Elasticity – cloud services enable scaling up or down on demand.  Hyper-converged solutions typically provide this capability.  Compute and storage (capacity & performance) can be increased by adding nodes to a hyper-converged configuration.  The process of adding nodes is typically quick and handled by the hyper-converged platform directly, with resources rebalanced across all nodes.  This highly granular incremental process for increasing resource capacity allows private cloud providers to be responsive to their internal customers; the process of adding nodes takes hours rather than the days or months that traditional resource deployment takes.  Simply adding nodes to a configuration removes all of the design and planning work traditionally associated with deploying server and storage infrastructure.  From a financial perspective, adding a node can be achieved at a lower incremental cost than having to deploy an entire storage array or new server cluster.  It’s worth mentioning however that just-in-time purchasing of new equipment may be difficult to reconcile against budgets that are planned 12 months or more in advance.

On-Demand – cloud services should allow end users to consume resources on-demand.  Hyper-converged solutions certainly provide the basis to deliver an on-demand service.  In most solutions, the physical attributes such as storage LUNs or volumes are abstracted away from the end user.  Storage is typically implemented as a distributed file system across all nodes and so the LUN/volume concept simply doesn’t exist.  The placement of virtual machines across the node cluster isn’t a concern of the end user.  Many solutions automate this process (in conjunction with hypervisor resource levelling features) so the user just has to know that the VM exists somewhere in the cluster.  This makes it much easier to deploy virtual machines using quantitative descriptions like logical disk size, virtual memory and number of logical processors.  As long as sufficient resource capacity exists in the whole cluster, then there’s no other consideration.

Resource Pooling – as we dig further into the cloud definitions, we can already see that pooling of resources is a key feature of hyper-converged solutions.  Storage exists as one logical pool across the cluster, with most solutions permitting heterogeneous configurations (nodes of different hardware configurations).  VMs are deployed to servers with the right level of available resources.  This resource management capability is one of the key features of hyper-converged solutions, in that the benefit of using hyper-converged over “DIY” is the ability to automate resource management.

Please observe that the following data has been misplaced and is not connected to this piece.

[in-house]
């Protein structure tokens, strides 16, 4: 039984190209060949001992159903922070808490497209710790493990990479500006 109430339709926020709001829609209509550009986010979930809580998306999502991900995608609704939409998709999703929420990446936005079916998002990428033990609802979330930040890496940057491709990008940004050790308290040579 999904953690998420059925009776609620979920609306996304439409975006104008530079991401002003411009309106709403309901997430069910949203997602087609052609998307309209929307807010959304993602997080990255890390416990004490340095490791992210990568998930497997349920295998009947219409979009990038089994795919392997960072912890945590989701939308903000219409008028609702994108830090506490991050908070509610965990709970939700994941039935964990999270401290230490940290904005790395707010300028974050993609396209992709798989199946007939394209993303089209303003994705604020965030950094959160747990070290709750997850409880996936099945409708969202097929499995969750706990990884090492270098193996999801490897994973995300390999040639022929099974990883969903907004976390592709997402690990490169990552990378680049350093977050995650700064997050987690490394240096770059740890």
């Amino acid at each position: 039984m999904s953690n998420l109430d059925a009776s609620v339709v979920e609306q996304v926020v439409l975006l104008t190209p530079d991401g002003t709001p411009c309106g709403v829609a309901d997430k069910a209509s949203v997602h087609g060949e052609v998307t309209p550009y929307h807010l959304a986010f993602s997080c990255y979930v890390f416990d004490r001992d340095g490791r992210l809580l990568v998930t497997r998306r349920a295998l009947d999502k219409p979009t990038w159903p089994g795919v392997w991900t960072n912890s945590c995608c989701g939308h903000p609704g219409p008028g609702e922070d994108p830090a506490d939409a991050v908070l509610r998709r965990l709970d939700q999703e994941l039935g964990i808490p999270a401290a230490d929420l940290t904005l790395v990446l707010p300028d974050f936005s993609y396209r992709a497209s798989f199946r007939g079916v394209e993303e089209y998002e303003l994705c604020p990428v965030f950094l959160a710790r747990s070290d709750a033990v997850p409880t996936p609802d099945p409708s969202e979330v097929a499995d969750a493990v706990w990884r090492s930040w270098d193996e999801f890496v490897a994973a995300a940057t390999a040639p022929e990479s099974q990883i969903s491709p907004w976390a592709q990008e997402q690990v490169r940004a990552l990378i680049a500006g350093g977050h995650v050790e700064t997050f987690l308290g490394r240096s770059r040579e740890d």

Broad Network Access – this feature really doesn’t talk to hyper-converged but rather reflects how hyper-converged solutions are integrated into an existing infrastructure framework.  As with any server/storage hardware, hyper-converged solutions provide the same access capabilities as any hardware deployment.

Measurability – in private cloud we want the ability to measure the consumption of resources because the billing is based on service offerings rather than hardware.  Hyper-converged solutions abstract resources and provide the capability to report on resource consumption, however a question to ask is whether this reporting is mature enough for private cloud environments.  We will discuss the maturity level of this requirement in a moment.

Hyper-convergence & Private Cloud – Where are the Gaps?

From the discussion so far we can see that hyper-converged solutions provide many aspects of deploying a private cloud.  However there are a number of features that mature private cloud infrastructure needs that we have yet to discuss.